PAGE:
The antagonist of The Fight is made abundantly clear right from the get-go: audio of Donald Trump’s presidential inauguration ceremony plays over the opening titles. But this fast-paced doc about the American Civil Liberties Union’s (ACLU) efforts to overturn Trump’s policies doesn’t portray its work as a battle waged against a single adversary. Instead, it’s presented as a complex, interconnected war fought on multiple fronts.
Founded a century ago, the ACLU is a nonpartisan, not-for-profit organisation designed to protect the civil liberties of people within the United States. The Fight focuses on four of its lawyers, each fighting cases related to one of four policies,including a proposed citizenship question in the US census and the separation of families at the US-Mexico border.
For a doc centered around the functions of the American legal system, The Fight spends precious little time in the courtrooms (where filming is usually restricted). Instead, it follows the lawyers as they build their cases and prepare for trial. There are glimpses of each subject’s personal life, including allusions to the personal sacrifices they’re making and the loved ones they’re too often not at home with. That leaves the most impactful and genuinely human moments taking place in offices, hotels and conference rooms, as clients explain their cases, lawyers clumsily practise their opening arguments in front of mirrors and mothers are reunited with their children.
While the lawyers are set up as heroes fighting injustices within a complex system and the ACLU is lauded for enabling these efforts, the filmmakers don’t shy away from addressing the controversial nature of the organisation itself.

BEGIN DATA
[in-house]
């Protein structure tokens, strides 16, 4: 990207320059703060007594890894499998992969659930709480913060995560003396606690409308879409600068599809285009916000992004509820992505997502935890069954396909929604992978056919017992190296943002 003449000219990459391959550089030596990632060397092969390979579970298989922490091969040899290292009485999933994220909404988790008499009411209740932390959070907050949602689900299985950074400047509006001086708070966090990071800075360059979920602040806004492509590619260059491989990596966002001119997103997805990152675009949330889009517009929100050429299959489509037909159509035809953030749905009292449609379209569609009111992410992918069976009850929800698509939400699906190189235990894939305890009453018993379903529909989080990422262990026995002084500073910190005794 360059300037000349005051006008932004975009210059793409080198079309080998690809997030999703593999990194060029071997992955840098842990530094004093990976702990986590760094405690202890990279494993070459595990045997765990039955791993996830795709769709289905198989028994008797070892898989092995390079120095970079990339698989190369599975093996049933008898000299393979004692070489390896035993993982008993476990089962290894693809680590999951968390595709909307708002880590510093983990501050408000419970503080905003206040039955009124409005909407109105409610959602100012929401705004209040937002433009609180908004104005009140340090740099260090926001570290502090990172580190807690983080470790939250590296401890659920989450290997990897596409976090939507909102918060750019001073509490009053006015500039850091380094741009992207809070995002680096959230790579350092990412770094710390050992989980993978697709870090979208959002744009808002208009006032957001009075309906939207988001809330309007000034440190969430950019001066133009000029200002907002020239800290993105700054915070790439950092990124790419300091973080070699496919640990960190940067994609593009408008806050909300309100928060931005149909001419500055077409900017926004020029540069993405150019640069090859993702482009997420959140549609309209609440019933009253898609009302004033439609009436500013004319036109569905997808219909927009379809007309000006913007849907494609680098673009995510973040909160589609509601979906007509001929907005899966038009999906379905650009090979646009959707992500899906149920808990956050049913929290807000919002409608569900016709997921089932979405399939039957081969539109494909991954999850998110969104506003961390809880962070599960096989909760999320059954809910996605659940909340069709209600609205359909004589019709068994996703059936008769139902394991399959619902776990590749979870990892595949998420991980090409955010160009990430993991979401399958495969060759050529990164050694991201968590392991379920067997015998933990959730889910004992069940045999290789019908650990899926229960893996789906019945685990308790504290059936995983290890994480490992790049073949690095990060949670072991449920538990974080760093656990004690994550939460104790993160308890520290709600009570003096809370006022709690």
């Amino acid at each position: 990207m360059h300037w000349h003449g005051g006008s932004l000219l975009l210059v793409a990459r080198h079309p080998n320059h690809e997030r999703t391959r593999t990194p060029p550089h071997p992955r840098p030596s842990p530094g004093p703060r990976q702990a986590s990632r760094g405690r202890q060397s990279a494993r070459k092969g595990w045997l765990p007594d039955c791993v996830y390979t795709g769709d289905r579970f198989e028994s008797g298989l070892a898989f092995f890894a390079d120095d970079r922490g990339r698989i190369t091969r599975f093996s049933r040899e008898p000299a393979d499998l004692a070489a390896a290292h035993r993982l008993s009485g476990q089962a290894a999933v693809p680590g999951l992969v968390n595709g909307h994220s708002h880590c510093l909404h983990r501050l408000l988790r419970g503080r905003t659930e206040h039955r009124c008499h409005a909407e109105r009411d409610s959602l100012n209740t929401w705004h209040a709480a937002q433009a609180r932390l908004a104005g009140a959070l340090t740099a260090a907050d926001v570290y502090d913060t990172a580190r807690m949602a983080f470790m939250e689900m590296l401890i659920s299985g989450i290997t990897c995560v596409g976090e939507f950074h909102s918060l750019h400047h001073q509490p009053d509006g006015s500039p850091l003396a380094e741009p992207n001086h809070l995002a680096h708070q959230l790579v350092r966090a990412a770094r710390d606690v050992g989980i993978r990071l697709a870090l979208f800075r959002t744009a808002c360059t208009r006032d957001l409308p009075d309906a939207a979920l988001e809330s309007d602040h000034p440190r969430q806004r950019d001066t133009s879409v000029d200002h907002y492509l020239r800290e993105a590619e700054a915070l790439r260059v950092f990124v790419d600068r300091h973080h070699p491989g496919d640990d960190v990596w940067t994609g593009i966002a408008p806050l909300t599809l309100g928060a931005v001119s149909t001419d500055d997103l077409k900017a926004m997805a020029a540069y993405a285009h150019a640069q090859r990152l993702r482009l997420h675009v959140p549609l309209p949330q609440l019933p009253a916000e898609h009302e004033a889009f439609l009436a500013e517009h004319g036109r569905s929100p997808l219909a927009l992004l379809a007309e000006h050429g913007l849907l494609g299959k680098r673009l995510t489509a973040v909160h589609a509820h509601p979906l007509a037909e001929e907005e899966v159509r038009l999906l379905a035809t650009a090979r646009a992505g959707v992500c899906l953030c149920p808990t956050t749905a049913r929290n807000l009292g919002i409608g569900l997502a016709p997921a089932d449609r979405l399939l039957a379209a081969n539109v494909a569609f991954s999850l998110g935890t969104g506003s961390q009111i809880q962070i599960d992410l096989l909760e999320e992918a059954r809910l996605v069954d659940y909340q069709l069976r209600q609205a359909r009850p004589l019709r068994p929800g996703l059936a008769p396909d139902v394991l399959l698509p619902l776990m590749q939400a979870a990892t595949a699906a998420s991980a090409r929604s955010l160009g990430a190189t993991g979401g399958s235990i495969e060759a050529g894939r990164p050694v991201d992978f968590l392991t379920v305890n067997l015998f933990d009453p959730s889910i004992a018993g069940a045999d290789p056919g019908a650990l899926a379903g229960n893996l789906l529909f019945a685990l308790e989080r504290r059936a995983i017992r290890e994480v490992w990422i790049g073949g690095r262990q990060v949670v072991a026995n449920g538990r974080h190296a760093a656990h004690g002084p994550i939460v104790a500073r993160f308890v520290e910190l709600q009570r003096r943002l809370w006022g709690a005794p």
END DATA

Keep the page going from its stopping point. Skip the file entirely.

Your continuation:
At times, The Fight seems to be biting off more than it can chew in following four separate narratives, each interspersed with references to current events and brief history lessons. The sometimes confusing nature of the doc might be an intimation of the government’s quickly changing regulations and the serpentine legal system that ACLU lawyers navigate – but it’s just as likely a side effect of the directors trying to do a bit too much. Thankfully, effective stylistic choices like the hand-drawn animations that accompany courtroom audio and a dark sense of humour (just wait until you hear the lawyers reading their hate mail) help smooth out a few of the doc’s rough edges.
The final moments offer a sense of closure as each of the cases receive a ruling, but even the outright victories are fleeting. There’s only so much the legal system can accomplish, as one of the doc’s subjects acknowledges: ‘It’s not going to be lawyers in courts, it’s going to be people that turn the ship around.’ The fight goes on, and it’s not likely to end anytime soon.
Director: Elyse Steinberg, Joshua Kriegman, Eli Despres
Released: Streaming now